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National Science Foundation


NSF 12-085

Dear Colleague Letter - US Ignite: The Next Steps

The NSF Global Environment for Network Innovations (GENI) program is now in its 5th year. At this stage, the focus has moved from developing and prototyping GENI to using it. About 30 science and engineering experiments are now deployed on GENI. (For a listing of GENI EAGER awards, see http://www.nsf.gov/funding/pgm_summ.jsp?pims_id=501055&org=CNS&from=home).

While GENI will continue to provide a national research and education resource for networking scientists and engineers for years to come, NSF intends to further extend its usefulness through the US Ignite Initiative by encouraging the research community to develop novel, public sector applications that take advantage of ultra-fast software-defined networks and which have potential for significant societal impact.

The primary goal of the US Ignite is to break a fundamental deadlock: there is insufficient investment in gigabit applications that can take advantage of advanced network infrastructure because such infrastructure is rare and dispersed. And conversely, there is a lack of broad availability of advanced broadband infrastructure for open experimentation and innovation because there are few advanced applications and services to justify it. US Ignite intends to break this deadlock by providing incentives for imagining, prototyping, and developing public sector gigabit applications and by leveraging and extending this network testbed across US campuses and cities.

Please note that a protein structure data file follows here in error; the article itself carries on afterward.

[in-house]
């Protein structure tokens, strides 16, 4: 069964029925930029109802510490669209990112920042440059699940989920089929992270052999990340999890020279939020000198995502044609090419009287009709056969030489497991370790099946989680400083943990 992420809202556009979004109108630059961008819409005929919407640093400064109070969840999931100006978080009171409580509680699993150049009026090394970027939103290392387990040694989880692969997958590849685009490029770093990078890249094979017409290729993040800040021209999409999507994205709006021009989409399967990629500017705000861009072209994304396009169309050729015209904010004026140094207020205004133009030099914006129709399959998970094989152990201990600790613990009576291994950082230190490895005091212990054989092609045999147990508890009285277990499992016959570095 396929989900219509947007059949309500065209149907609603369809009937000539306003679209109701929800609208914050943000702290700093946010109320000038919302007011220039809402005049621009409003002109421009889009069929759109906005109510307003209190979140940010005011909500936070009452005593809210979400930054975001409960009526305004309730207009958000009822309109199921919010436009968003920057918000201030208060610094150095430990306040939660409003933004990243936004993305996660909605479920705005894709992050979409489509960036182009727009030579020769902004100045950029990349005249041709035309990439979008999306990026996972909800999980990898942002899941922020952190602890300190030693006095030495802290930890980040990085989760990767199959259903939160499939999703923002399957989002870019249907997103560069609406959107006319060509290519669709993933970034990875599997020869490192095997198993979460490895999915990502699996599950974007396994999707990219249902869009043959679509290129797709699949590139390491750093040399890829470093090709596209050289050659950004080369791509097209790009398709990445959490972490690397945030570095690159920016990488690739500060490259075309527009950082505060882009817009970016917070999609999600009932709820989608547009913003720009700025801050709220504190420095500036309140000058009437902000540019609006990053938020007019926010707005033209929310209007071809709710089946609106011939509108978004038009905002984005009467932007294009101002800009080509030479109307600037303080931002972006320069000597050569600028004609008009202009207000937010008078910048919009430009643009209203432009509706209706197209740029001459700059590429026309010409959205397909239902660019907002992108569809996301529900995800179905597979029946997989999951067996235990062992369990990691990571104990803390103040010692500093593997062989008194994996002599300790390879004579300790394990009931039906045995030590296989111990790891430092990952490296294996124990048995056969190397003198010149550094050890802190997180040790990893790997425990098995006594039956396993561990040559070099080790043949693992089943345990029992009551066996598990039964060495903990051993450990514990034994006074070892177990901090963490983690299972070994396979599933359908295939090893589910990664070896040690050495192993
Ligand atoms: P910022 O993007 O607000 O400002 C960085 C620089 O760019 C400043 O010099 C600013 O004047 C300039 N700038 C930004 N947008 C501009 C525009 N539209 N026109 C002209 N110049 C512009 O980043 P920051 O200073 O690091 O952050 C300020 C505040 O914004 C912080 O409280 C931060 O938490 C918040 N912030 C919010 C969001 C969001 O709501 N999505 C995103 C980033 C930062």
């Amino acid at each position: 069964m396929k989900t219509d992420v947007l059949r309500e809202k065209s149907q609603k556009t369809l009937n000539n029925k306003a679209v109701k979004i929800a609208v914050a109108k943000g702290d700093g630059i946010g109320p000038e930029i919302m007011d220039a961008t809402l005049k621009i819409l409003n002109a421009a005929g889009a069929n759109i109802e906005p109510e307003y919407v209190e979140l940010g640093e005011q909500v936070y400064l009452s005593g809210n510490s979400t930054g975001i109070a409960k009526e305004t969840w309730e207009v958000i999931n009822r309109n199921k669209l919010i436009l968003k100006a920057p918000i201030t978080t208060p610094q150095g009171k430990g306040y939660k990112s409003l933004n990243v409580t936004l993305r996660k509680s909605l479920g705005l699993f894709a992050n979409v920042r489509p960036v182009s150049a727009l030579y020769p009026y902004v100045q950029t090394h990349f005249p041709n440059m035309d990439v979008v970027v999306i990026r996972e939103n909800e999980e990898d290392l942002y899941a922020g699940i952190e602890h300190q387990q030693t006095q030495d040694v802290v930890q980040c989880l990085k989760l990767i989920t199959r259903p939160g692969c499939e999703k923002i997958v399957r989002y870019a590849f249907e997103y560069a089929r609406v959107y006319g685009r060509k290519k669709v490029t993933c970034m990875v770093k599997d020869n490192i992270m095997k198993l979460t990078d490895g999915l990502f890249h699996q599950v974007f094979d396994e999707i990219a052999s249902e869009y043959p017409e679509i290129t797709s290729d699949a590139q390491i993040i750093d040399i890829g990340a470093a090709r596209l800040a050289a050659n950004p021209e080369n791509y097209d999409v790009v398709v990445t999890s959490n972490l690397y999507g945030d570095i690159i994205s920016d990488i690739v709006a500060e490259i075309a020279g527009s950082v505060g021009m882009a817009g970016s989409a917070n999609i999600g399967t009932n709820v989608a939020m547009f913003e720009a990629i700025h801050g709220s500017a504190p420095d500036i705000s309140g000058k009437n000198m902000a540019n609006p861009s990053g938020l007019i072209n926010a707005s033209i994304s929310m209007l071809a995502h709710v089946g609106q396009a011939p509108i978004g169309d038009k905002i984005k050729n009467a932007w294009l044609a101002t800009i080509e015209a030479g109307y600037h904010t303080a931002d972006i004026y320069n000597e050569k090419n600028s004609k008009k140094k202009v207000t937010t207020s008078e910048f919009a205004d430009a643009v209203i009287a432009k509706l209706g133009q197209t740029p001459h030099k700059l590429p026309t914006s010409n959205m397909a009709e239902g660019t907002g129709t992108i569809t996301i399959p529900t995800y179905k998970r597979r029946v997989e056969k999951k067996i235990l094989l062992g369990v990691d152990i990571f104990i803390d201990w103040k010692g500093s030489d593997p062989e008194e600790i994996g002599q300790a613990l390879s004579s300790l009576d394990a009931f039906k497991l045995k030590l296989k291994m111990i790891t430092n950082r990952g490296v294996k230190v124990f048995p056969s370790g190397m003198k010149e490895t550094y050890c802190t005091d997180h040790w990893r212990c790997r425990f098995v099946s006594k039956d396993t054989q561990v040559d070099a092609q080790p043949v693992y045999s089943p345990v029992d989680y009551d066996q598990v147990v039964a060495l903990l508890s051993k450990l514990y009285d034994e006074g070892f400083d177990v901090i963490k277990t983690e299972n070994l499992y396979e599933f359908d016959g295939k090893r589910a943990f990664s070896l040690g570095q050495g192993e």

At this point in the process, NSF is accepting EAGER proposals or supplemental funding requests that are consistent with the guidance given in this letter and in the NSF Grant Proposal Guide: http://www.nsf.gov/pubs/policydocs/pappguide/nsf11001/gpg_2.jsp#IID2 and / or the NSF Award & Administration Guide: http://www.nsf.gov/pubs/policydocs/pappguide/nsf11001/aag_1.jsp#IE4. NSF is currently emphasizing the development of public sector gigabit applications in areas of national priority -- advanced manufacturing, clean energy and transportation, cyber learning, health IT, and public safety/emergency preparedness. The expectation is that within a year or so, these applications could showcase new possibilities for gigabit networks.

Prior to submitting an EAGER proposal or supplemental funding request, however, a two-page summary must be submitted by email to usignite@nsf.gov. The summary should 1) identify which area of national priority the application will contribute to; 2) the scientific and engineering motivation for the proposed effort; 3) the novelty and benefits that might accrue if the application or service were to be deployed; and 4) the members of the team that will work together to show results at some level of scale and within the scope of some set of anchor institutions, campuses and / or cities. EAGER proposals or supplemental funding requests for US Ignite that do not contain the required predated email summary and a response from the NSF US Ignite team will be returned without review.

This US Ignite activity is not a proper venue for proposals for which there are existing programs or mechanisms. In particular, projects that are sufficiently aligned with other existing programs so as to receive an appropriate external review would not be appropriate for this program.

Sincerely,

Farnam Jahanian
Assistant Director
Directorate for Computer and Information Science and Engineering

 

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